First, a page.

Prevent a slow and hidden water leak from causing severe and costly structural damage. Knowing how to locate leaks in your home will help you keep it dry and safe.
alpharettawaterdamageremoval.com assembled the following information about detecting and locating hidden water leaks.
How Do You Know If You Have a Water Leak?
Before you start running through an extensive process of elimination to find a plumbing leak or water entry point in your home, confirm that a leak exists. Consider the following:
Pay Attention To Your Water Bill – Your monthly water bill will remain fairly consistent, so when you get one that seems unusually expensive, the chances are high that you have a leak.
Watch Your Water Meter – Cease all water usage and check your water meter reading. If, after two hours, the meter changes at all, you likely have a leak.
Note: The Environmental Protection Agency (EPA) estimates that the average household’s leaks can account for nearly 10,000 gallons each of water wasted annually. The EPA also estimates that ten percent of homes have leaks wasting 90 gallons or more daily.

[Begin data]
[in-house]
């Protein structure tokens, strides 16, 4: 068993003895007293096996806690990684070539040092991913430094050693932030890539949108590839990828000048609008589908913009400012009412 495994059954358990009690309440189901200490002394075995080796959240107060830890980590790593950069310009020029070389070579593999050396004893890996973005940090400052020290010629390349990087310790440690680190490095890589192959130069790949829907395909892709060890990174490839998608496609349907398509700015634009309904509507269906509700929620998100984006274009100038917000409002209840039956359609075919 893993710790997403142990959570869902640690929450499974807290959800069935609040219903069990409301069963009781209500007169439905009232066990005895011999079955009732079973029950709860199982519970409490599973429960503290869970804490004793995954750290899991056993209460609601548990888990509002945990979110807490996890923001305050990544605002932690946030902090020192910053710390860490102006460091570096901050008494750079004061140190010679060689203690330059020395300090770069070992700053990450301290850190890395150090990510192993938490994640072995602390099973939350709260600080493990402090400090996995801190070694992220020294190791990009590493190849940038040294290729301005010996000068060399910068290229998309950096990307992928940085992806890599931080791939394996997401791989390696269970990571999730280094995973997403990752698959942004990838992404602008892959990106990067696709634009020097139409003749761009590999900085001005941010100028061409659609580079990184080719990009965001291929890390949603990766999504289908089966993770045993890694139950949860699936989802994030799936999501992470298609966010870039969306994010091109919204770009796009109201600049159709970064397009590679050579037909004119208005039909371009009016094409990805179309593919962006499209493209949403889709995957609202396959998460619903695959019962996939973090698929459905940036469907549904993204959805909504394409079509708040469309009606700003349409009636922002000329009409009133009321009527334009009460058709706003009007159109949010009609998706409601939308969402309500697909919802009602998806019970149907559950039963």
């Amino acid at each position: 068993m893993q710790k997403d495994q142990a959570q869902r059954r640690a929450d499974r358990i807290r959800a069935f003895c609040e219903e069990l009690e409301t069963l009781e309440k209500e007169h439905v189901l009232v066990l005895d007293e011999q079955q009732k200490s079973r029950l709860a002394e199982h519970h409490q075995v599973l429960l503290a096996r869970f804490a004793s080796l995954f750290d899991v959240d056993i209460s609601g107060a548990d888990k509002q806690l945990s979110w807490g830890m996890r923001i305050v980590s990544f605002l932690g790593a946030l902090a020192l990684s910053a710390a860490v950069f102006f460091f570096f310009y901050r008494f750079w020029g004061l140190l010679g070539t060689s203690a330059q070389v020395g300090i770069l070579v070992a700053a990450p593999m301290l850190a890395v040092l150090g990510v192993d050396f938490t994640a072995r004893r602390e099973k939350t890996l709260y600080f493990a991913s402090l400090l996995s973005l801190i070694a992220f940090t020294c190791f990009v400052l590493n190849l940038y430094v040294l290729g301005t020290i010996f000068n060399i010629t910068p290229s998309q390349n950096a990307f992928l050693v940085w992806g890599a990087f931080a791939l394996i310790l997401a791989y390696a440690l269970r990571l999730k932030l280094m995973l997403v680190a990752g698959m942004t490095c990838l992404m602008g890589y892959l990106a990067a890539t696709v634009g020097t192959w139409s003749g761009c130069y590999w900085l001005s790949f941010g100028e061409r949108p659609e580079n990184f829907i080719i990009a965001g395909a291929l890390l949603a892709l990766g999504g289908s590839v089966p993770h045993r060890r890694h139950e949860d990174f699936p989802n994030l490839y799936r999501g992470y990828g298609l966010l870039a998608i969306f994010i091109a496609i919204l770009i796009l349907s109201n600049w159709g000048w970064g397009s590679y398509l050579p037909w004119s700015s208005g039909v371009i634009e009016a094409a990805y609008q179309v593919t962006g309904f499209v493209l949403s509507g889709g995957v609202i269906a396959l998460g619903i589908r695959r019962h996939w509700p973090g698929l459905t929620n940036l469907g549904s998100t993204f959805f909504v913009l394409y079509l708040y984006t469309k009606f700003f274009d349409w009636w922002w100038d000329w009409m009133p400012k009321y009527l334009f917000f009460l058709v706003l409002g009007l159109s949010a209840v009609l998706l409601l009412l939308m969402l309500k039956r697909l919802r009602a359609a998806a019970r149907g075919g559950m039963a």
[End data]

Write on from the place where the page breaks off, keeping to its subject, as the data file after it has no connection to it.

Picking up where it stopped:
How To Find Water Leaks at Home
Water leaks can happen anytime in any part of a home’s plumbing system. Unless you know what to look for, some of these leaks can remain hidden for days, weeks, or longer. Look for the following signs when attempting to locate a water leak:
- When pipes burst, they typically make hissing sounds; you may also hear dripping or flowing sounds. In some cases, thick insulation can muffle these sounds.
- Watch for discoloration or a “wet” spot appearing on the wall or ceiling.
- Bubbling/bulging paint or peeling wallpaper signal a water leak.
- Warping or bending sheetrock on walls and bulging/sagging areas of sheetrock from the ceiling.
Look at the floor and baseboards. The following indicate a water leak:
- Stained, warped, or discolored baseboards.
- Disfigured, stained, wet, or soaked flooring.
- Watermarks/stains on tile, vinyl, stone, or wood flooring (When water pours onto a surface, it will usually leave sediment rings as it evaporates).
- Pooling water (this can be deceptive since water will travel to the lowest point possible, the leak may be occurring far from the pooling water).
- Using a flashlight, check the flooring where water-fed appliances are located.